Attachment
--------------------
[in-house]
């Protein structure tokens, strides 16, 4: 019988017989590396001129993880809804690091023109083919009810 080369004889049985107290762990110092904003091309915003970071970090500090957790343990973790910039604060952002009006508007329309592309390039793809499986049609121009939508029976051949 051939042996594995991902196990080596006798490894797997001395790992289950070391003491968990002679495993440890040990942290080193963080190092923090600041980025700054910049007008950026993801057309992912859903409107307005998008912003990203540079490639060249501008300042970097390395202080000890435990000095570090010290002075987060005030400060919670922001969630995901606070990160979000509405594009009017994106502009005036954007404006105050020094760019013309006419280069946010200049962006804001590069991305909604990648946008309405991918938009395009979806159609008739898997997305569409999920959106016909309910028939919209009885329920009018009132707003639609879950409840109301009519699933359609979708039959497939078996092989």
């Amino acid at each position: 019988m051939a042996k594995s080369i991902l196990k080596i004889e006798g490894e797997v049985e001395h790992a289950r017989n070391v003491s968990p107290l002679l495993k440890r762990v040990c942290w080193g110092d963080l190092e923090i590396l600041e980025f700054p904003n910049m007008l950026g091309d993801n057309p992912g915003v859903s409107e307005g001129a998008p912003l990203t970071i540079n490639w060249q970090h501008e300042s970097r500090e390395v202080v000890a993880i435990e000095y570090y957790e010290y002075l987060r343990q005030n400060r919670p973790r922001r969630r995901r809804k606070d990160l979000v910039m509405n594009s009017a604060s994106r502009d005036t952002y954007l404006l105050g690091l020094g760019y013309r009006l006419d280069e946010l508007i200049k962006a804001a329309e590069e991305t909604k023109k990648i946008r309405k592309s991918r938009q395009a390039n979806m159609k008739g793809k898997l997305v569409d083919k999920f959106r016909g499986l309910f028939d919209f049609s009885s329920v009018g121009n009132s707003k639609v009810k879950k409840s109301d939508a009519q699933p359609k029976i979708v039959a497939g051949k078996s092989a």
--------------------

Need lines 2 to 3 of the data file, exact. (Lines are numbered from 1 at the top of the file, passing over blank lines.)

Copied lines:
């Protein structure tokens, strides 16, 4: 019988017989590396001129993880809804690091023109083919009810 080369004889049985107290762990110092904003091309915003970071970090500090957790343990973790910039604060952002009006508007329309592309390039793809499986049609121009939508029976051949 051939042996594995991902196990080596006798490894797997001395790992289950070391003491968990002679495993440890040990942290080193963080190092923090600041980025700054910049007008950026993801057309992912859903409107307005998008912003990203540079490639060249501008300042970097390395202080000890435990000095570090010290002075987060005030400060919670922001969630995901606070990160979000509405594009009017994106502009005036954007404006105050020094760019013309006419280069946010200049962006804001590069991305909604990648946008309405991918938009395009979806159609008739898997997305569409999920959106016909309910028939919209009885329920009018009132707003639609879950409840109301009519699933359609979708039959497939078996092989």
């Amino acid at each position: 019988m051939a042996k594995s080369i991902l196990k080596i004889e006798g490894e797997v049985e001395h790992a289950r017989n070391v003491s968990p107290l002679l495993k440890r762990v040990c942290w080193g110092d963080l190092e923090i590396l600041e980025f700054p904003n910049m007008l950026g091309d993801n057309p992912g915003v859903s409107e307005g001129a998008p912003l990203t970071i540079n490639w060249q970090h501008e300042s970097r500090e390395v202080v000890a993880i435990e000095y570090y957790e010290y002075l987060r343990q005030n400060r919670p973790r922001r969630r995901r809804k606070d990160l979000v910039m509405n594009s009017a604060s994106r502009d005036t952002y954007l404006l105050g690091l020094g760019y013309r009006l006419d280069e946010l508007i200049k962006a804001a329309e590069e991305t909604k023109k990648i946008r309405k592309s991918r938009q395009a390039n979806m159609k008739g793809k898997l997305v569409d083919k999920f959106r016909g499986l309910f028939d919209f049609s009885s329920v009018g121009n009132s707003k639609v009810k879950k409840s109301d939508a009519q699933p359609k029976i979708v039959a497939g051949k078996s092989a």